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In separatist-government war, common Kashmiri suffers the worst


Srinagar: A common Kashmiri shopkeeper is in a dilemma. To open or not. And if yes, when! In the war of wits between separatists and the government, small business owners are suffering hugely in the deadliest unrest the valley has seen in years.

Separatits leaders, whose writ apparently runs large in the valley these days, have asked the people to go about their routines from 6 p.m. to 6 a.m. after observing a dawn-to-dusk pro-freedom shutdown. But the government, struggling to restore some semblance of normalcy in the restive Kashmir, seemingly doesn’t want that.

Shops, schools and offices in the valley have remained closed since violence erupted after the July 8 killing of popular rebel commander Burhan Wani. Widespread anti-government demonstrations and clashes between security forces and protesters have so far left at least 56 people dead and thousands injured.

During the weeks of unrest, markets have marginally opened at some places in the evenings when the shutdown was relaxed.

But many shopkeepers allege that the government is not happy with separatists diktat being followed. At many such places when stores are opened, authorities impose restrictions as a pretext for stopping miscreants creating any trouble.

“For example, the separatists had earlier relaxed the shutdown for some hours in the afternoon. But we were not allowed to open and restrictions were enforced,” said an owner of a garment store in the upscale Lambert Lane near the main business hub of Lal Chowk here.

Acting Director General of Police S.K. Mishra in a recent news conference assured that the security forces would provide protection to shopkeepers if they open businesses during the “day time”.

The police chief’s remarks had an understated message. Shopkeepers should start routine activities during the normal day time hours, and not go by the separatist directive.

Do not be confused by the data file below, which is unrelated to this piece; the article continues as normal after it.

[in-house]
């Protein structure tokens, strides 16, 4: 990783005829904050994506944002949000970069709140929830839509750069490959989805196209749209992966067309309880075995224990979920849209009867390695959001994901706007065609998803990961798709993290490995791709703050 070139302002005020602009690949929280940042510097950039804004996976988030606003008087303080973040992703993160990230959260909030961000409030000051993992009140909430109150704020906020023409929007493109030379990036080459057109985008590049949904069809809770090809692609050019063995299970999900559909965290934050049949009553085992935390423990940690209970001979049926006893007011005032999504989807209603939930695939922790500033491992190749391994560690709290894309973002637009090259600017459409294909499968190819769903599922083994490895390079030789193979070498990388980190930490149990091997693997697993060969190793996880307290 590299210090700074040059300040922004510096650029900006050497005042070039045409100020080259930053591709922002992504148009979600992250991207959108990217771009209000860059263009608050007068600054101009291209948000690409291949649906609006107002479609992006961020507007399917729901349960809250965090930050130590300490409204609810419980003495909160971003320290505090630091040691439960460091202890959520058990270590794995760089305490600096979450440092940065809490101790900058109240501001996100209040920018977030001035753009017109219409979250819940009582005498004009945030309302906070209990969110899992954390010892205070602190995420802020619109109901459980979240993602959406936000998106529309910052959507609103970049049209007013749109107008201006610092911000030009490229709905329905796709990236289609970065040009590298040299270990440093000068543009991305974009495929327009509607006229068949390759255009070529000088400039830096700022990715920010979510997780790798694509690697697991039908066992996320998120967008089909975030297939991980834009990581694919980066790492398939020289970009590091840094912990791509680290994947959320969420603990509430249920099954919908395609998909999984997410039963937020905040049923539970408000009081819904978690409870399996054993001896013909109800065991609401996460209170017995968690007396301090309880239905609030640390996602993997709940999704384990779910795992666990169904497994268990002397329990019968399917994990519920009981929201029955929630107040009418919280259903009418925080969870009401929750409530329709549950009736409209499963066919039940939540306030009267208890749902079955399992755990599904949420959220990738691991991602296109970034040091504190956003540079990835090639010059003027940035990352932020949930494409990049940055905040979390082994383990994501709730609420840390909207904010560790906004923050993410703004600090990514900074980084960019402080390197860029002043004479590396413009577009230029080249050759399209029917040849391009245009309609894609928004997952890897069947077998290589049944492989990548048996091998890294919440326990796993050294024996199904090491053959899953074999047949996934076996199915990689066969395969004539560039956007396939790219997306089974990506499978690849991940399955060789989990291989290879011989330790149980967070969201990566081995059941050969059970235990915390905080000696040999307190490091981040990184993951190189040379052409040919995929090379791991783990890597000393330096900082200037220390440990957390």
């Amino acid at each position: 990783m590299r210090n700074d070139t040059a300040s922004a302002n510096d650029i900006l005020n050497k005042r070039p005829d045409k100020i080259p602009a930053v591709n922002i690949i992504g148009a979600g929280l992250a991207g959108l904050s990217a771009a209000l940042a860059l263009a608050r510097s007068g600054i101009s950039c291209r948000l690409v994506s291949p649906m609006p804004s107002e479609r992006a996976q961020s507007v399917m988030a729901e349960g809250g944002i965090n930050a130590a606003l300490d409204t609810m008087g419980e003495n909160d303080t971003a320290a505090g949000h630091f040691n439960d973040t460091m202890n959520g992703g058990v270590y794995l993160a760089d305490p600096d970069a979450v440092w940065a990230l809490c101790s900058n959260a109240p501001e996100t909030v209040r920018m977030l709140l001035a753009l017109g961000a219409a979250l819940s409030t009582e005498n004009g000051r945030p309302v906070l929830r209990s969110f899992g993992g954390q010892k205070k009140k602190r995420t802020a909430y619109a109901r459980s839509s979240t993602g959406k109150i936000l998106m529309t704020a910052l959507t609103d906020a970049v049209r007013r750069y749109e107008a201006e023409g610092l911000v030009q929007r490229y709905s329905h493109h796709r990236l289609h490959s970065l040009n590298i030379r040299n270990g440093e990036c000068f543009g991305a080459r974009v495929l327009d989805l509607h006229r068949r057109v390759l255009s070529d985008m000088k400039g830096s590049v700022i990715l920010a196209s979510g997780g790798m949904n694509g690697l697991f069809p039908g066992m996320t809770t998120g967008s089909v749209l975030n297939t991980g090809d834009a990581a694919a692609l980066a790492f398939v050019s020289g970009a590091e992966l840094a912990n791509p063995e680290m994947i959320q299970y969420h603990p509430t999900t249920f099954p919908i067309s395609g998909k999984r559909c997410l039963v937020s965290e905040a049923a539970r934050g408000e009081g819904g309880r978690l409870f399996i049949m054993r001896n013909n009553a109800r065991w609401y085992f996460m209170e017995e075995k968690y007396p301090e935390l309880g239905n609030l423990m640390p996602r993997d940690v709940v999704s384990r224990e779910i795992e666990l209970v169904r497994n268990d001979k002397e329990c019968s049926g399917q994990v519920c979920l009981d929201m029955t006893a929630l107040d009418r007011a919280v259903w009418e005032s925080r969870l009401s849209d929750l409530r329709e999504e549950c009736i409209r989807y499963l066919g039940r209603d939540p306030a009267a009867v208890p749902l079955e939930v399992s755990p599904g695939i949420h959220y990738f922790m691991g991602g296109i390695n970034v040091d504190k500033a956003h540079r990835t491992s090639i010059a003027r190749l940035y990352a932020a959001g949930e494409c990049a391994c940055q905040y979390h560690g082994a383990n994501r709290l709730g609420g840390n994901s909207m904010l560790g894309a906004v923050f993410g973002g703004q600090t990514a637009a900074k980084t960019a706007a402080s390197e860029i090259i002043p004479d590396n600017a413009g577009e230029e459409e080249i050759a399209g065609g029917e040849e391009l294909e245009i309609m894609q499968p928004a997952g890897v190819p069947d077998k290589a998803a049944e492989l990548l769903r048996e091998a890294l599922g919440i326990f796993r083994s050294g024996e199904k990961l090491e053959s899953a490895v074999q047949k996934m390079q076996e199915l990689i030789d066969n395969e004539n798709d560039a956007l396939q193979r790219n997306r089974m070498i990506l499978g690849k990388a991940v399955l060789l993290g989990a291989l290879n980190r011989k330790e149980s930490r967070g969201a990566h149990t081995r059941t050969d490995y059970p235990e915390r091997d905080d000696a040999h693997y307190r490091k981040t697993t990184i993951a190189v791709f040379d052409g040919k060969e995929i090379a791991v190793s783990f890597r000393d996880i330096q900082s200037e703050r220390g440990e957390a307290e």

Various market associations allege that the authorities have asked them not to open businesses in the evenings in areas where curfew and restrictions have been imposed.

A few days ago, shopkeepers in Lal Chowk alleged they caught hold of a “government agent” who was hurling stones when they opened their stores in the evening.

The man was thrashed for “sabotaging the (separatist) protest schedule and relaxation period”, said Ali Mohammed, a salesman at a confectionery store near Regal Lane.

“He was not handed over to police because he belonged to them. We strongly advised him against what he was doing,” Mohammed told IANS.

The identity of the “agent” could not be verified independently and police denied they had anything to do with the incident.

In this melee, the common Kashmiri is in a quandary. The only respite for him to buy essentials has ironically come in the evenings. But it is also fraught with unseen danger.

“The problem is that in this war between the administration and separatists, it is the common man who suffers,” a Srinagar resident, requesting anonymity, told IANS.

“Opening of some markets in the evenings has at least enabled us to buy the essentials of life. If the authorities disallow opening of markets in the evenings also, where does the common man go?”

In the last more than five weeks, traffic on the strategic Jammu-Srinagar and Srinagar-Leh highway has also mostly moved during the night as protesters on all essential road arteries have damaged vehicles and injured commuters during the day.

After losing its grip on the ground situation, the state administration appears to have decided to enforce its writ.

But the real challenge has been to create an atmosphere wherein life would return to normal on its own terms. Disallowing the small breathers the separatists have been providing is unlikely to help usher in normalcy.


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